The third mile of the run was changed at the last minute to be a short run up the Lakeshore trail with a hairpin turn and a run back along the upper section of the same path. In my books, this was the worst part of the race. Everyone was already coming out of a bottleneck (I actually almost tripped over a woman that was walking the race with a cane) and picking up speed to attempt a good time for the last mile. The hairpin turn was literally a straight climb up a grass hill to the upper part of the trail which completely killed my momentum. I was beat by the time I got to the top and turned around to run back the distance I had just come. I let my defeatist attitude win only momentarily at the top of the hill as I slowed to a walk for about 5 seconds to catch my breath before I pushed myself harder than I have ever done before and willed my legs to just keep running. Thankfully at that point the way ahead of me cleared. Too many people still stuck back at the water station I guess. Also could have been because the path finally widened to a double lane road and I smiled for the cameras as I ran towards the home stretch. Everything in me wanted to stop running. The finish line was further away than the starting line, so we had to cross over the starting line again at the 3 mile mark and keep running for that last point one of a mile. Just keep running, just keep running. I could hear my regular running music come to an end. My cool down song came on as the finish line got closer and closer. 39 minutes, 30 seconds. That's how long my running mix is. If I can just finish this race in the next 30 seconds I might be able to still pull this in under 40 minutes. Push. Do it! It was all I had left in me to throw my arms in the air as I crossed the finish line.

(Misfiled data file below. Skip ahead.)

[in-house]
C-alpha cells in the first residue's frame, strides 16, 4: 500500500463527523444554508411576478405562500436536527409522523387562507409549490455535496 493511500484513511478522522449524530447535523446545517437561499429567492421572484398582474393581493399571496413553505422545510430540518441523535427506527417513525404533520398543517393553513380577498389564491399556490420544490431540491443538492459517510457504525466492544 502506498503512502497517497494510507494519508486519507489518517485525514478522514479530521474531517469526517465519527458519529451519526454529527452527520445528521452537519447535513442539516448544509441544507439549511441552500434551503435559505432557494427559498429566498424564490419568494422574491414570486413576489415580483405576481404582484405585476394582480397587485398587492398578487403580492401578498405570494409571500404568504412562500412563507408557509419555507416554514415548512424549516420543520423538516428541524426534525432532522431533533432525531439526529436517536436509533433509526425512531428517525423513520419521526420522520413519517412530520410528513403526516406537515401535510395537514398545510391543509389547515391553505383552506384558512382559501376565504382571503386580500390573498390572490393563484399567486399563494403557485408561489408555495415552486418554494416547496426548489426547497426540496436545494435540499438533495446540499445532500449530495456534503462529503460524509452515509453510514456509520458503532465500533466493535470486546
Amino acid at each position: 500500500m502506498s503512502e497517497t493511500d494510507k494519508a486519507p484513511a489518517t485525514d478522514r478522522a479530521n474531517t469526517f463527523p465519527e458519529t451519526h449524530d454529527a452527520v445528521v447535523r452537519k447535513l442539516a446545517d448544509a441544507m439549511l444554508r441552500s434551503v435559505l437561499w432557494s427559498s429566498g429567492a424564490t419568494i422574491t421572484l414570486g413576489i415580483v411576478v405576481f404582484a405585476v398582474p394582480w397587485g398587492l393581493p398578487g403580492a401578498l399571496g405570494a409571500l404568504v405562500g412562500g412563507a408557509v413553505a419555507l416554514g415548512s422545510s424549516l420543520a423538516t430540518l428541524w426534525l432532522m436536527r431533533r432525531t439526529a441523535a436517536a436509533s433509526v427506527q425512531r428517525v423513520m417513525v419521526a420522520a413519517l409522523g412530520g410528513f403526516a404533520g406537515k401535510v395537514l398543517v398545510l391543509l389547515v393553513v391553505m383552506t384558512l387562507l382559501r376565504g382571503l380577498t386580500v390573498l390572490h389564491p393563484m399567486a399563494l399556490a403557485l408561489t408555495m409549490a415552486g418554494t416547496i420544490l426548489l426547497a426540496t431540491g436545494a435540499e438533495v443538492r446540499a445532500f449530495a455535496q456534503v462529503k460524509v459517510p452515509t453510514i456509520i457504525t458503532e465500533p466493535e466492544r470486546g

And then an emotion came over me that I didn't expect. I was actually a little bit angry. I was angry for having to slow down during the race. I was angry that the crowd in front of me wasn't moving fast enough. I was angry that the first station was Gatorade when all I really wanted was a bottle of water. I finally made it to the water, grabbed a bottle and squeezed through the fence. Freedom. I walked a lap around Buckingham Fountain - the skyline and the sunshine and the lake in the distance. I walked to a park bench, all alone for the throngs of people behind me. I listened to my favorite cool down song as I stretched on the park bench. And THEN it hit me. I did it. I finished. I ran the whole thing (except for those 5 seconds which we'll never mention again, which had everything to do with the trail and nothing to do with me being incapable of running). I had just completed my first 5K!
I turned back to look at the crowd and the world clicked back into motion. I needed to get to the gear tent so that I could get to my cell phone and find out how Kathy did and where she was. On the way back I stopped to have my finisher's photo taken.
That felt good. Really good. I made it to the gear tent and apologized to the guy I threw my stuff at earlier. And thankfully - he returned all of it to me unscathed (which was a concern earlier). I grabbed my phone and immediately called Kathy. She was already in the fondue line, so I walked over to find her and ran into another friend of mine who had just run. We hung out and chatted for a bit and posed for the cameras that were milling around. Kathy finally found us and we headed through the tents to pick up our fondue.